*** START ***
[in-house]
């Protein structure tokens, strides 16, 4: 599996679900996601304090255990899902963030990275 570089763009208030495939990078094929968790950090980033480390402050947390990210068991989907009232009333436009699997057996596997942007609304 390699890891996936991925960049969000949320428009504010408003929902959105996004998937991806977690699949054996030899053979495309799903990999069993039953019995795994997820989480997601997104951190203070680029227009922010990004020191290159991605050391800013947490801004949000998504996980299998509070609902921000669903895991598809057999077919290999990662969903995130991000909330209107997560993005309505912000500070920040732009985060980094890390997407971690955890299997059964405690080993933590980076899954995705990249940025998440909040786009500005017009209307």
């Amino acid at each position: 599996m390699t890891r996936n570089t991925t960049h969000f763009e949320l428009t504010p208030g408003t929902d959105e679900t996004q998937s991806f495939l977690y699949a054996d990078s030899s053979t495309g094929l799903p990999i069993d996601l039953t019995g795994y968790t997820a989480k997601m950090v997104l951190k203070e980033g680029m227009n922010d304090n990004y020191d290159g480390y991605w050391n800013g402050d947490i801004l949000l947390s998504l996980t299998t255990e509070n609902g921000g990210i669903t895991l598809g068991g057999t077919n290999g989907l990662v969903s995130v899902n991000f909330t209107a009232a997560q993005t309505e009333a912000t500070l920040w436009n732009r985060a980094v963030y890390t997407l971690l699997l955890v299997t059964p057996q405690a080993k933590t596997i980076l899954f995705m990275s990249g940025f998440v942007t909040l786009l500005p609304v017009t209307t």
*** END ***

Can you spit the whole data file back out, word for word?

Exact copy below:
[in-house]
């Protein structure tokens, strides 16, 4: 599996679900996601304090255990899902963030990275 570089763009208030495939990078094929968790950090980033480390402050947390990210068991989907009232009333436009699997057996596997942007609304 390699890891996936991925960049969000949320428009504010408003929902959105996004998937991806977690699949054996030899053979495309799903990999069993039953019995795994997820989480997601997104951190203070680029227009922010990004020191290159991605050391800013947490801004949000998504996980299998509070609902921000669903895991598809057999077919290999990662969903995130991000909330209107997560993005309505912000500070920040732009985060980094890390997407971690955890299997059964405690080993933590980076899954995705990249940025998440909040786009500005017009209307």
């Amino acid at each position: 599996m390699t890891r996936n570089t991925t960049h969000f763009e949320l428009t504010p208030g408003t929902d959105e679900t996004q998937s991806f495939l977690y699949a054996d990078s030899s053979t495309g094929l799903p990999i069993d996601l039953t019995g795994y968790t997820a989480k997601m950090v997104l951190k203070e980033g680029m227009n922010d304090n990004y020191d290159g480390y991605w050391n800013g402050d947490i801004l949000l947390s998504l996980t299998t255990e509070n609902g921000g990210i669903t895991l598809g068991g057999t077919n290999g989907l990662v969903s995130v899902n991000f909330t209107a009232a997560q993005t309505e009333a912000t500070l920040w436009n732009r985060a980094v963030y890390t997407l971690l699997l955890v299997t059964p057996q405690a080993k933590t596997i980076l899954f995705m990275s990249g940025f998440v942007t909040l786009l500005p609304v017009t209307t």